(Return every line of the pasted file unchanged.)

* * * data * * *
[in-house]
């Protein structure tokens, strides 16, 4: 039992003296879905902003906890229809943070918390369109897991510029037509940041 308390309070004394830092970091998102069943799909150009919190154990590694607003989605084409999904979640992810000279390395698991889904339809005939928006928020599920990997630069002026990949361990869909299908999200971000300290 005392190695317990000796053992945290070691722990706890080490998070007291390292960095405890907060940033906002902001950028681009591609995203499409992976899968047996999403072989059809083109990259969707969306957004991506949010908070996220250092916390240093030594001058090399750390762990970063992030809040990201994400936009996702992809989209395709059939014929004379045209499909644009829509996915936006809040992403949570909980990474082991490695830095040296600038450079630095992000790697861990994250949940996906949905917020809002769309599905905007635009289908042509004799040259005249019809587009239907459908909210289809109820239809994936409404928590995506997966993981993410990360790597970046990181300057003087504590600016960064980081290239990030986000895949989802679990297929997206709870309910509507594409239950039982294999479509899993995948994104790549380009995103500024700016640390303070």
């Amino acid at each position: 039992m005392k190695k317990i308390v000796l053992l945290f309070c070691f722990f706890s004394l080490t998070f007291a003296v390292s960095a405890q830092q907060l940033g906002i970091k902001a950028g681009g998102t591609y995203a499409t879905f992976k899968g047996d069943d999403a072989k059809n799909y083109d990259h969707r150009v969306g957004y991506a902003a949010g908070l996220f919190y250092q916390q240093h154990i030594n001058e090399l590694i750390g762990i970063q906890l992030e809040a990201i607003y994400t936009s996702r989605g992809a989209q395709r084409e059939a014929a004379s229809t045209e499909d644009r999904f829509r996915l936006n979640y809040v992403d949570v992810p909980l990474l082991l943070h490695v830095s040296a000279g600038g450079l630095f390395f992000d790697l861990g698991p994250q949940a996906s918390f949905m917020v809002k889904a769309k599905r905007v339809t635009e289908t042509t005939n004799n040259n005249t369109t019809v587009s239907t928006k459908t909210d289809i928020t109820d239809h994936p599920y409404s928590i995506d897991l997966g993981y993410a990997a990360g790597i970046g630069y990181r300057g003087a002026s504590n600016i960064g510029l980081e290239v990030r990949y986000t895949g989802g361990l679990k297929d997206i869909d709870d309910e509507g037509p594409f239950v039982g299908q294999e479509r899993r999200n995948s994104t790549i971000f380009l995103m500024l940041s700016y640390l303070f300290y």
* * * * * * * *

[in-house]
């Protein structure tokens, strides 16, 4: 039992003296879905902003906890229809943070918390369109897991510029037509940041 308390309070004394830092970091998102069943799909150009919190154990590694607003989605084409999904979640992810000279390395698991889904339809005939928006928020599920990997630069002026990949361990869909299908999200971000300290 005392190695317990000796053992945290070691722990706890080490998070007291390292960095405890907060940033906002902001950028681009591609995203499409992976899968047996999403072989059809083109990259969707969306957004991506949010908070996220250092916390240093030594001058090399750390762990970063992030809040990201994400936009996702992809989209395709059939014929004379045209499909644009829509996915936006809040992403949570909980990474082991490695830095040296600038450079630095992000790697861990994250949940996906949905917020809002769309599905905007635009289908042509004799040259005249019809587009239907459908909210289809109820239809994936409404928590995506997966993981993410990360790597970046990181300057003087504590600016960064980081290239990030986000895949989802679990297929997206709870309910509507594409239950039982294999479509899993995948994104790549380009995103500024700016640390303070």
């Amino acid at each position: 039992m005392k190695k317990i308390v000796l053992l945290f309070c070691f722990f706890s004394l080490t998070f007291a003296v390292s960095a405890q830092q907060l940033g906002i970091k902001a950028g681009g998102t591609y995203a499409t879905f992976k899968g047996d069943d999403a072989k059809n799909y083109d990259h969707r150009v969306g957004y991506a902003a949010g908070l996220f919190y250092q916390q240093h154990i030594n001058e090399l590694i750390g762990i970063q906890l992030e809040a990201i607003y994400t936009s996702r989605g992809a989209q395709r084409e059939a014929a004379s229809t045209e499909d644009r999904f829509r996915l936006n979640y809040v992403d949570v992810p909980l990474l082991l943070h490695v830095s040296a000279g600038g450079l630095f390395f992000d790697l861990g698991p994250q949940a996906s918390f949905m917020v809002k889904a769309k599905r905007v339809t635009e289908t042509t005939n004799n040259n005249t369109t019809v587009s239907t928006k459908t909210d289809i928020t109820d239809h994936p599920y409404s928590i995506d897991l997966g993981y993410a990997a990360g790597i970046g630069y990181r300057g003087a002026s504590n600016i960064g510029l980081e290239v990030r990949y986000t895949g989802g361990l679990k297929d997206i869909d709870d309910e509507g037509p594409f239950v039982g299908q294999e479509r899993r999200n995948s994104t790549i971000f380009l995103m500024l940041s700016y640390l303070f300290y």